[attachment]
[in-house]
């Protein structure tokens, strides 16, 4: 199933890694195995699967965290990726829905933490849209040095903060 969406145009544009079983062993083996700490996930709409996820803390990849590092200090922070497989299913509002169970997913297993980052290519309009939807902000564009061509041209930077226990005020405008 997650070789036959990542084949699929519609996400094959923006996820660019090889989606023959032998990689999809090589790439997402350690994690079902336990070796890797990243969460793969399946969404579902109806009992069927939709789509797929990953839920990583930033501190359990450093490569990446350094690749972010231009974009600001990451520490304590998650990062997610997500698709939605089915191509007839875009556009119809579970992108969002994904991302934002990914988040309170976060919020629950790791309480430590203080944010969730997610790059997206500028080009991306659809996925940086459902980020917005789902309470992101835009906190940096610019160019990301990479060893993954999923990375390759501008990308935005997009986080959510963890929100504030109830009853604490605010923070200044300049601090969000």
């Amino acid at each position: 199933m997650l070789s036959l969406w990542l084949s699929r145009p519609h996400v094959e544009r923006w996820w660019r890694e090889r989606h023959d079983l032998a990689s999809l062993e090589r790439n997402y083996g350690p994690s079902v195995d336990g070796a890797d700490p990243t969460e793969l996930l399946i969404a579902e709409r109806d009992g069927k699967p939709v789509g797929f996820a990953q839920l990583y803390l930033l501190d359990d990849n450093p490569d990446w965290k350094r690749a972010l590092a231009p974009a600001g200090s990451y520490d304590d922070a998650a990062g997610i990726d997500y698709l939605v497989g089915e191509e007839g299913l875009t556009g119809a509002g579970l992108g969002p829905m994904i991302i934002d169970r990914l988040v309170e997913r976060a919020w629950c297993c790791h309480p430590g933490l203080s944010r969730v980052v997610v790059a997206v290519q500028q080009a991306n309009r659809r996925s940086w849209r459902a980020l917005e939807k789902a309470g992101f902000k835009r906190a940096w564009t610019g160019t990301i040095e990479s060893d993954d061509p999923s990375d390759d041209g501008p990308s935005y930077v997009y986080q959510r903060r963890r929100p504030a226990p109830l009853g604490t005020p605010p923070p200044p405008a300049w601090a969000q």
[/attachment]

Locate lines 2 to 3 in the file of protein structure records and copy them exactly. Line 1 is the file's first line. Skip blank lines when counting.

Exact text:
């Protein structure tokens, strides 16, 4: 199933890694195995699967965290990726829905933490849209040095903060 969406145009544009079983062993083996700490996930709409996820803390990849590092200090922070497989299913509002169970997913297993980052290519309009939807902000564009061509041209930077226990005020405008 997650070789036959990542084949699929519609996400094959923006996820660019090889989606023959032998990689999809090589790439997402350690994690079902336990070796890797990243969460793969399946969404579902109806009992069927939709789509797929990953839920990583930033501190359990450093490569990446350094690749972010231009974009600001990451520490304590998650990062997610997500698709939605089915191509007839875009556009119809579970992108969002994904991302934002990914988040309170976060919020629950790791309480430590203080944010969730997610790059997206500028080009991306659809996925940086459902980020917005789902309470992101835009906190940096610019160019990301990479060893993954999923990375390759501008990308935005997009986080959510963890929100504030109830009853604490605010923070200044300049601090969000």
């Amino acid at each position: 199933m997650l070789s036959l969406w990542l084949s699929r145009p519609h996400v094959e544009r923006w996820w660019r890694e090889r989606h023959d079983l032998a990689s999809l062993e090589r790439n997402y083996g350690p994690s079902v195995d336990g070796a890797d700490p990243t969460e793969l996930l399946i969404a579902e709409r109806d009992g069927k699967p939709v789509g797929f996820a990953q839920l990583y803390l930033l501190d359990d990849n450093p490569d990446w965290k350094r690749a972010l590092a231009p974009a600001g200090s990451y520490d304590d922070a998650a990062g997610i990726d997500y698709l939605v497989g089915e191509e007839g299913l875009t556009g119809a509002g579970l992108g969002p829905m994904i991302i934002d169970r990914l988040v309170e997913r976060a919020w629950c297993c790791h309480p430590g933490l203080s944010r969730v980052v997610v790059a997206v290519q500028q080009a991306n309009r659809r996925s940086w849209r459902a980020l917005e939807k789902a309470g992101f902000k835009r906190a940096w564009t610019g160019t990301i040095e990479s060893d993954d061509p999923s990375d390759d041209g501008p990308s935005y930077v997009y986080q959510r903060r963890r929100p504030a226990p109830l009853g604490t005020p605010p923070p200044p405008a300049w601090a969000q």